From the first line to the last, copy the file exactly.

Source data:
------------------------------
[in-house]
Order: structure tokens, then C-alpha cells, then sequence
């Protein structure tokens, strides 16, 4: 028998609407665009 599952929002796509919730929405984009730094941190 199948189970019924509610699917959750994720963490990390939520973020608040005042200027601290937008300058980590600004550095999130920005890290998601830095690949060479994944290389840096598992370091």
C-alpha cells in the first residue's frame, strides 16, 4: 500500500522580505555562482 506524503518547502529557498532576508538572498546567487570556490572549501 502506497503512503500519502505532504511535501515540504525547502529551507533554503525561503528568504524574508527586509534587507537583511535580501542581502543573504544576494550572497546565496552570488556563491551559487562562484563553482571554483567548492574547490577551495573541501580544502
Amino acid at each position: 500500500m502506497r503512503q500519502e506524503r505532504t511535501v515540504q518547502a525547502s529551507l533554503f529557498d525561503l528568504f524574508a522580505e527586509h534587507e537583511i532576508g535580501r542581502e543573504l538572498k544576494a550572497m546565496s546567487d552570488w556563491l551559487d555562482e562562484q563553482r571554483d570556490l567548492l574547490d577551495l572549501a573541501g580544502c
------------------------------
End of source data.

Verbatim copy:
[in-house]
Order: structure tokens, then C-alpha cells, then sequence
């Protein structure tokens, strides 16, 4: 028998609407665009 599952929002796509919730929405984009730094941190 199948189970019924509610699917959750994720963490990390939520973020608040005042200027601290937008300058980590600004550095999130920005890290998601830095690949060479994944290389840096598992370091």
C-alpha cells in the first residue's frame, strides 16, 4: 500500500522580505555562482 506524503518547502529557498532576508538572498546567487570556490572549501 502506497503512503500519502505532504511535501515540504525547502529551507533554503525561503528568504524574508527586509534587507537583511535580501542581502543573504544576494550572497546565496552570488556563491551559487562562484563553482571554483567548492574547490577551495573541501580544502
Amino acid at each position: 500500500m502506497r503512503q500519502e506524503r505532504t511535501v515540504q518547502a525547502s529551507l533554503f529557498d525561503l528568504f524574508a522580505e527586509h534587507e537583511i532576508g535580501r542581502e543573504l538572498k544576494a550572497m546565496s546567487d552570488w556563491l551559487d555562482e562562484q563553482r571554483d570556490l567548492l574547490d577551495l572549501a573541501g580544502c